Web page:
During the summer and fall, I typically the most requests for certified weed-free hay. This mainly comes from hunters or horse enthusiasts who take their horses up into the mountains regularly. Many of my customers who buy non-certified hay ask me why people buy it when my regular hay looks just as good. Before I answer that question, I want to jump into what certified hay is.
Certified weed-free hay means that an inspector from the Utah Dept. of Agriculture and Food has come to the field prior to harvesting, walked around the entire field, and confirmed that no noxious weeds are present. This means that no full-grown weeds, no weed seeds, or weeds that could cause new growth onto the field. The state of Utah has a list of what they consider to be noxious weeds here.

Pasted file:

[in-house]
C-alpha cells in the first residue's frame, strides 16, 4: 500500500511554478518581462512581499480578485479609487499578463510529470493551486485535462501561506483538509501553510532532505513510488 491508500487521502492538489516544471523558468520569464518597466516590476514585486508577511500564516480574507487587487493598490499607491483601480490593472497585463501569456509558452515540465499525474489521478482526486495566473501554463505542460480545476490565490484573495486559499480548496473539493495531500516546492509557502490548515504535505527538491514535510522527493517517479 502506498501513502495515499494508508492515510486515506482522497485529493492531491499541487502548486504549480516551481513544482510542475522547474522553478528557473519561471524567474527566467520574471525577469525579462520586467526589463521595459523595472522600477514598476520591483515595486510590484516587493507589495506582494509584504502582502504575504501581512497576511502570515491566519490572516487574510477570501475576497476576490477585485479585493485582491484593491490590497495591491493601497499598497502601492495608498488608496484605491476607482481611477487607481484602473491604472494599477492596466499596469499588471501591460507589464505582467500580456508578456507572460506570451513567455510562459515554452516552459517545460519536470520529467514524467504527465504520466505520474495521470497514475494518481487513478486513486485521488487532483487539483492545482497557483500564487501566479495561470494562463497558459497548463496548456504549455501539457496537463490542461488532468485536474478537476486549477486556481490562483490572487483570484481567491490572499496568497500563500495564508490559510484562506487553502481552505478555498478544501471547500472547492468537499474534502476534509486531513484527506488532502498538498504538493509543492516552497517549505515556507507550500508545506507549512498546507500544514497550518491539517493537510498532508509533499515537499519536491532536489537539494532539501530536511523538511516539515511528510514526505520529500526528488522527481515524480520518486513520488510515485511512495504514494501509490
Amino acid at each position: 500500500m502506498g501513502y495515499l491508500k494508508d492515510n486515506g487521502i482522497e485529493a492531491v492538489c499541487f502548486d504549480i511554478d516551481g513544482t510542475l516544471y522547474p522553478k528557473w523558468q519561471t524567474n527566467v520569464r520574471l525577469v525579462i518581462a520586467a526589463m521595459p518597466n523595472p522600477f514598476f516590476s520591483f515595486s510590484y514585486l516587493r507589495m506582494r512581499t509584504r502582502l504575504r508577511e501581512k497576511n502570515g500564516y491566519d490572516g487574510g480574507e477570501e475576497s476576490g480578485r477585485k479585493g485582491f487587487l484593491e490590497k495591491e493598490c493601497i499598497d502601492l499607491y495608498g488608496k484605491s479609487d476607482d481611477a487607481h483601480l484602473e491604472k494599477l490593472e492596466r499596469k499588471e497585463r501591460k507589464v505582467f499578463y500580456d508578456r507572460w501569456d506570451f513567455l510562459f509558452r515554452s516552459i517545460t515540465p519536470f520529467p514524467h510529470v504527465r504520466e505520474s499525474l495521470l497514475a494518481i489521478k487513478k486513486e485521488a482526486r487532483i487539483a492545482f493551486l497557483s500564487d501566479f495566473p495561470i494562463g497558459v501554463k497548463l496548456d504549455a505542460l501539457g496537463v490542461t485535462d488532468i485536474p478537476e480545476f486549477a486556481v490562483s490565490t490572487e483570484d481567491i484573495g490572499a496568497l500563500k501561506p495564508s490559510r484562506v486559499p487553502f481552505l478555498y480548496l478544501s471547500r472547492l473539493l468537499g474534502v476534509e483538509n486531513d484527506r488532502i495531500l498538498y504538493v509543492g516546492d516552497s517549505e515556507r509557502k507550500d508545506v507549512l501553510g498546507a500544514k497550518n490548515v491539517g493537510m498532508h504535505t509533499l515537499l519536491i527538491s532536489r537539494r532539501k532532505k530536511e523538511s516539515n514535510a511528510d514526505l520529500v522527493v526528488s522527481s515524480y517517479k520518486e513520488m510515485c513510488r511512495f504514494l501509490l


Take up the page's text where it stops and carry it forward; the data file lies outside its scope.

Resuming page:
Now back to the original question - why people even buy certified weed-free alfalfa. The reason is because if you take your horses into the mountains, you must have certified weed-free hay because the state of Utah doesn’t want any noxious weeds spreading into the wild. If you’re caught using non-certified hay, you could face a fine of up to $500. That’s why most spend a few more dollars to get certified hay.
I've also known people with champion horses who spend the extra money just so they know their horses are getting the best. With customers like these I typically discount the hay a little because they're purchasing in large quantities.
Many farmers can say they have no weeds in their fields but the reality is, it isn't truly weed free unless it's certified weed free.